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‘To venture into the unknown’: After several years in the diaspora, a defector returns to Syria and then disappears

For months, Abu Mamdouh felt like he was being torn in half.

18 March 2019

For months, Abu Mamdouh felt like he was being torn in half.

Every other day, messages from relatives in his native Syria would ask him to come home. After several years of living in a neighboring country, the former military man, who defected shortly after the uprising began, grew tired of exile.

He wanted to go home.

“I miss everyone there,” he told Syria Direct’s Alaa Nassar in recent months. “I miss my brothers, my family, I miss my neighborhood.”

His friends, and particularly the tight-knit group of defectors he’d befriended during his time in Syria, warned him that returning was a bad idea. They pleaded for him to stay put.

But Abu Mamdouh returned. Immediately upon returning, relatives say, he was separated from his family and taken away. No one—in or outside of Syria—has heard from him since.

In recent months, Abu Mamdouh spoke with Syria Direct about why he wanted to return to his home country despite the risks. What follows is his account of life in the Syrian military during the outbreak of the 2011 uprising, and his experiences as a defector and a refugee gradually setting his sights on home.

Specific names, dates, places and other information has been withheld to protect Abu Mamdouh and his family.

Q: How did the idea of defecting come to you in the beginning? Were you watching what was happening in Syria at the time?

At the start of the revolution I was watching carefully. When the first demonstrations happened in Daraa, and the regime suppressed them, I was watching. When the spark moved to Homs, I was watching what was happening in silence. And since I was a member of the [Syrian] military, I knew that the regime has only ever met humanity with violence. And I also knew that people wouldn’t easily give up what they had gained, especially since the Arab Spring had spread to many Arab countries and since many had been killed in the growing protests in Syria and elsewhere.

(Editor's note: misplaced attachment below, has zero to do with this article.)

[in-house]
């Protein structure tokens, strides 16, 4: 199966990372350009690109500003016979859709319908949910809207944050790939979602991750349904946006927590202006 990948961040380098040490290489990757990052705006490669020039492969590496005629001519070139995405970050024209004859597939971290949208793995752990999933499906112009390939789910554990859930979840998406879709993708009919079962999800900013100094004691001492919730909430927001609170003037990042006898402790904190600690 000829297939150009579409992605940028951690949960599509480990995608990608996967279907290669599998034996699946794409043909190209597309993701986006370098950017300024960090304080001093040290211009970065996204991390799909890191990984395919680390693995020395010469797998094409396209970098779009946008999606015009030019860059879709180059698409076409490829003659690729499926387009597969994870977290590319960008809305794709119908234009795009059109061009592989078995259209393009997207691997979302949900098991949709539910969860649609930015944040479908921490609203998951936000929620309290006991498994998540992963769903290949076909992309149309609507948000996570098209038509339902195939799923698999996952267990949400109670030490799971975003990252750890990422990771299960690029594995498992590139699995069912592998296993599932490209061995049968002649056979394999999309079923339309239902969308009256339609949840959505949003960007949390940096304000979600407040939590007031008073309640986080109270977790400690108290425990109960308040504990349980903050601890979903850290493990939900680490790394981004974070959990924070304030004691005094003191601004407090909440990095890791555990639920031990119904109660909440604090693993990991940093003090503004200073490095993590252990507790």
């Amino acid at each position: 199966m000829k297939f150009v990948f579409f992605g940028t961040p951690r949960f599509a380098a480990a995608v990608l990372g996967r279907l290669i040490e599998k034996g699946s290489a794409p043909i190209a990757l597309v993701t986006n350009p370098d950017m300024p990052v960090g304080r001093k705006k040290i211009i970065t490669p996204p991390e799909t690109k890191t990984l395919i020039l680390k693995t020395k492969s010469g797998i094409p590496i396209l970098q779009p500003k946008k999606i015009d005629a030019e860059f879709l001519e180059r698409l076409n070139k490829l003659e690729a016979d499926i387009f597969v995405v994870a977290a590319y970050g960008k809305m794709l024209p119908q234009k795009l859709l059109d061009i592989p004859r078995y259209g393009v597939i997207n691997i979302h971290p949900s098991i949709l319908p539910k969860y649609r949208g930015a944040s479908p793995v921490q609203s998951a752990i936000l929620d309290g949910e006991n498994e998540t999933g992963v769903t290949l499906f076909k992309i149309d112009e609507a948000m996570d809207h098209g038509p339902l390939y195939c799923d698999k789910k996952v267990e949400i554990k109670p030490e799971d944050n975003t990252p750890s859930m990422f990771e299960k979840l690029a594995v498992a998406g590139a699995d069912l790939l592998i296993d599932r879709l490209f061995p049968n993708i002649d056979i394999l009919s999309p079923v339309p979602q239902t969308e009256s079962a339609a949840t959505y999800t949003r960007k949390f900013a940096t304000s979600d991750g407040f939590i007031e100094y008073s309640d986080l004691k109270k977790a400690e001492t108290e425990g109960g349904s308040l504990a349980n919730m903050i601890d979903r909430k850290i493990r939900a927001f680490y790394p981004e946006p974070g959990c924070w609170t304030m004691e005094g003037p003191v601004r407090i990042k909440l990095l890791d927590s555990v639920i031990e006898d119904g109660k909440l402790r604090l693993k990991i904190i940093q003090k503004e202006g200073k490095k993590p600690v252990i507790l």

During this time, I would watch the demonstrations on the television without anyone knowing—even my own family—so my children wouldn’t talk about this outside the house. I was living in military housing, and many of those around me were secret police. Two weeks before I defected, two of my colleagues, Sunni Muslims who were living in the same area, had been insulted and accused of treason from the Alawite officers who lived with us in the same housing.

[Ed.: The Syrian uprising in 2011, despite its peaceful and non-sectarian beginnings, inflamed tensions between the country’s religious minorities and Sunni Muslim majority.

In the military and intelligence branches, where President Bashar al-Assad’s government often tended to favor members of the Alawite community for high-ranking posts, suspicion and doubt on sectarian grounds began to take hold.]

I grew scared for myself and my family, especially after other instances of defection. [Many Alawite officers] began to look at us Sunnis as if we were traitors, that we could betray them at any time.

At that time, I was isolated from my Alawite friends. We used to meet together each week in one of their houses, but after the defections and the major spread of demonstrations they no longer invited me anymore.

I was confused. The decision to defect was not an easy one for me to make, to venture into the unknown and, at the same time, be unable to protect myself from those around me in my housing block.

The Free Syrian Army wouldn’t have trusted me, even if I was thinking of defecting at the time. So I was under threat from both sides—this was how most Sunni officers at that time felt, like being in a state of hesitation and fear towards both the regime and the opposition.

Q: So in the end, what made you decide to actually take action and defect? What changed?